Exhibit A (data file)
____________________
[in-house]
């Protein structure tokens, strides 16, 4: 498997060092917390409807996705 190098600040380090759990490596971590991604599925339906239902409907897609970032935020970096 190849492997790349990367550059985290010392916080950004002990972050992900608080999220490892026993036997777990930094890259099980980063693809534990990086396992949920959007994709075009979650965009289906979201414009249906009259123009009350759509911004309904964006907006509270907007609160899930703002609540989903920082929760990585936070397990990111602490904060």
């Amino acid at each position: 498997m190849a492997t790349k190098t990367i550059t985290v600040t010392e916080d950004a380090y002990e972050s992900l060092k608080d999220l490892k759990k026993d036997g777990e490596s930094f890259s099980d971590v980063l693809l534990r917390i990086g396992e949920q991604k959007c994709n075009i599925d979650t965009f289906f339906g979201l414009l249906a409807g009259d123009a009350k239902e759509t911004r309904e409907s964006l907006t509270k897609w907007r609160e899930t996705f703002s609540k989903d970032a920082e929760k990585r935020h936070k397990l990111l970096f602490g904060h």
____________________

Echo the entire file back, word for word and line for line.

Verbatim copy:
[in-house]
């Protein structure tokens, strides 16, 4: 498997060092917390409807996705 190098600040380090759990490596971590991604599925339906239902409907897609970032935020970096 190849492997790349990367550059985290010392916080950004002990972050992900608080999220490892026993036997777990930094890259099980980063693809534990990086396992949920959007994709075009979650965009289906979201414009249906009259123009009350759509911004309904964006907006509270907007609160899930703002609540989903920082929760990585936070397990990111602490904060």
């Amino acid at each position: 498997m190849a492997t790349k190098t990367i550059t985290v600040t010392e916080d950004a380090y002990e972050s992900l060092k608080d999220l490892k759990k026993d036997g777990e490596s930094f890259s099980d971590v980063l693809l534990r917390i990086g396992e949920q991604k959007c994709n075009i599925d979650t965009f289906f339906g979201l414009l249906a409807g009259d123009a009350k239902e759509t911004r309904e409907s964006l907006t509270k897609w907007r609160e899930t996705f703002s609540k989903d970032a920082e929760k990585r935020h936070k397990l990111l970096f602490g904060h």